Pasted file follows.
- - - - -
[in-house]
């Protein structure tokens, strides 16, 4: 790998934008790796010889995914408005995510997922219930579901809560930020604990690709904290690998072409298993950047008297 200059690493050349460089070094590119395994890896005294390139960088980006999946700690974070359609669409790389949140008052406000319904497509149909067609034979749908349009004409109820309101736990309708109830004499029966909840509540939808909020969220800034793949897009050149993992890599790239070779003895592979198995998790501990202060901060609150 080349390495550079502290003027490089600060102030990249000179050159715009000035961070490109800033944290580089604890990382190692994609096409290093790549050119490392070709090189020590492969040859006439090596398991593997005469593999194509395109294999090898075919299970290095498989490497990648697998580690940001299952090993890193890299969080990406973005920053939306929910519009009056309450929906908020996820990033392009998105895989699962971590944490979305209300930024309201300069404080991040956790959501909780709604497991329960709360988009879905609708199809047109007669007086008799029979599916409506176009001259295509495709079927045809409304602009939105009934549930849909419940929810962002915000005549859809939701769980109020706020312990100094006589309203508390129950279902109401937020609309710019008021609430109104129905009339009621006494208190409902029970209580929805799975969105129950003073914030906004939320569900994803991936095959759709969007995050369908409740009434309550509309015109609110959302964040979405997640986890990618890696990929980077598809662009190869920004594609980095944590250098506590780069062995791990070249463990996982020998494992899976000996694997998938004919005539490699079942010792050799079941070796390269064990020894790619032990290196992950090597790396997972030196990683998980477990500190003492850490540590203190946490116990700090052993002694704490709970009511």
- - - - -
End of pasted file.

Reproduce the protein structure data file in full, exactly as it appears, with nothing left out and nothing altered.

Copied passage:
[in-house]
């Protein structure tokens, strides 16, 4: 790998934008790796010889995914408005995510997922219930579901809560930020604990690709904290690998072409298993950047008297 200059690493050349460089070094590119395994890896005294390139960088980006999946700690974070359609669409790389949140008052406000319904497509149909067609034979749908349009004409109820309101736990309708109830004499029966909840509540939808909020969220800034793949897009050149993992890599790239070779003895592979198995998790501990202060901060609150 080349390495550079502290003027490089600060102030990249000179050159715009000035961070490109800033944290580089604890990382190692994609096409290093790549050119490392070709090189020590492969040859006439090596398991593997005469593999194509395109294999090898075919299970290095498989490497990648697998580690940001299952090993890193890299969080990406973005920053939306929910519009009056309450929906908020996820990033392009998105895989699962971590944490979305209300930024309201300069404080991040956790959501909780709604497991329960709360988009879905609708199809047109007669007086008799029979599916409506176009001259295509495709079927045809409304602009939105009934549930849909419940929810962002915000005549859809939701769980109020706020312990100094006589309203508390129950279902109401937020609309710019008021609430109104129905009339009621006494208190409902029970209580929805799975969105129950003073914030906004939320569900994803991936095959759709969007995050369908409740009434309550509309015109609110959302964040979405997640986890990618890696990929980077598809662009190869920004594609980095944590250098506590780069062995791990070249463990996982020998494992899976000996694997998938004919005539490699079942010792050799079941070796390269064990020894790619032990290196992950090597790396997972030196990683998980477990500190003492850490540590203190946490116990700090052993002694704490709970009511």